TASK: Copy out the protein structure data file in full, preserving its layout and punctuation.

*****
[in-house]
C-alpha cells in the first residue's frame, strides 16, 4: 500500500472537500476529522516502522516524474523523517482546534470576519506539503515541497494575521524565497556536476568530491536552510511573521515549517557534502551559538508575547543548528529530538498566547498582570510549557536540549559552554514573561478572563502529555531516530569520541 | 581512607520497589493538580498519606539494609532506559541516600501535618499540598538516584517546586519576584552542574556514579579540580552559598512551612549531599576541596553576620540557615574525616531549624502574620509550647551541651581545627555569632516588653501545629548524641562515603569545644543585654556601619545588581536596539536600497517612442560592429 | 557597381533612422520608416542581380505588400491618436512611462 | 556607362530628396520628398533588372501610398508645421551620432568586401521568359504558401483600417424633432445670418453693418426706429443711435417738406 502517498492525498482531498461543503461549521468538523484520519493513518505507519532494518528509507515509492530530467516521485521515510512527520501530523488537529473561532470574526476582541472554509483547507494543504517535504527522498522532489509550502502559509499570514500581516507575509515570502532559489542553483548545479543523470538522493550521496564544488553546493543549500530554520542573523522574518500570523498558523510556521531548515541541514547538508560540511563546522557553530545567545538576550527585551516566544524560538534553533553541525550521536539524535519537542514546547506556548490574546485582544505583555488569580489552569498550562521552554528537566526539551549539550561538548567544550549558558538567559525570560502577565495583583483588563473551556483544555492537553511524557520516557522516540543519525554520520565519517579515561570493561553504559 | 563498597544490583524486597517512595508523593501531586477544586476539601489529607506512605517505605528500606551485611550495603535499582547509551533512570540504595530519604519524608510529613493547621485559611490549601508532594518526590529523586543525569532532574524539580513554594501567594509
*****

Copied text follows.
[in-house]
C-alpha cells in the first residue's frame, strides 16, 4: 500500500472537500476529522516502522516524474523523517482546534470576519506539503515541497494575521524565497556536476568530491536552510511573521515549517557534502551559538508575547543548528529530538498566547498582570510549557536540549559552554514573561478572563502529555531516530569520541 | 581512607520497589493538580498519606539494609532506559541516600501535618499540598538516584517546586519576584552542574556514579579540580552559598512551612549531599576541596553576620540557615574525616531549624502574620509550647551541651581545627555569632516588653501545629548524641562515603569545644543585654556601619545588581536596539536600497517612442560592429 | 557597381533612422520608416542581380505588400491618436512611462 | 556607362530628396520628398533588372501610398508645421551620432568586401521568359504558401483600417424633432445670418453693418426706429443711435417738406 502517498492525498482531498461543503461549521468538523484520519493513518505507519532494518528509507515509492530530467516521485521515510512527520501530523488537529473561532470574526476582541472554509483547507494543504517535504527522498522532489509550502502559509499570514500581516507575509515570502532559489542553483548545479543523470538522493550521496564544488553546493543549500530554520542573523522574518500570523498558523510556521531548515541541514547538508560540511563546522557553530545567545538576550527585551516566544524560538534553533553541525550521536539524535519537542514546547506556548490574546485582544505583555488569580489552569498550562521552554528537566526539551549539550561538548567544550549558558538567559525570560502577565495583583483588563473551556483544555492537553511524557520516557522516540543519525554520520565519517579515561570493561553504559 | 563498597544490583524486597517512595508523593501531586477544586476539601489529607506512605517505605528500606551485611550495603535499582547509551533512570540504595530519604519524608510529613493547621485559611490549601508532594518526590529523586543525569532532574524539580513554594501567594509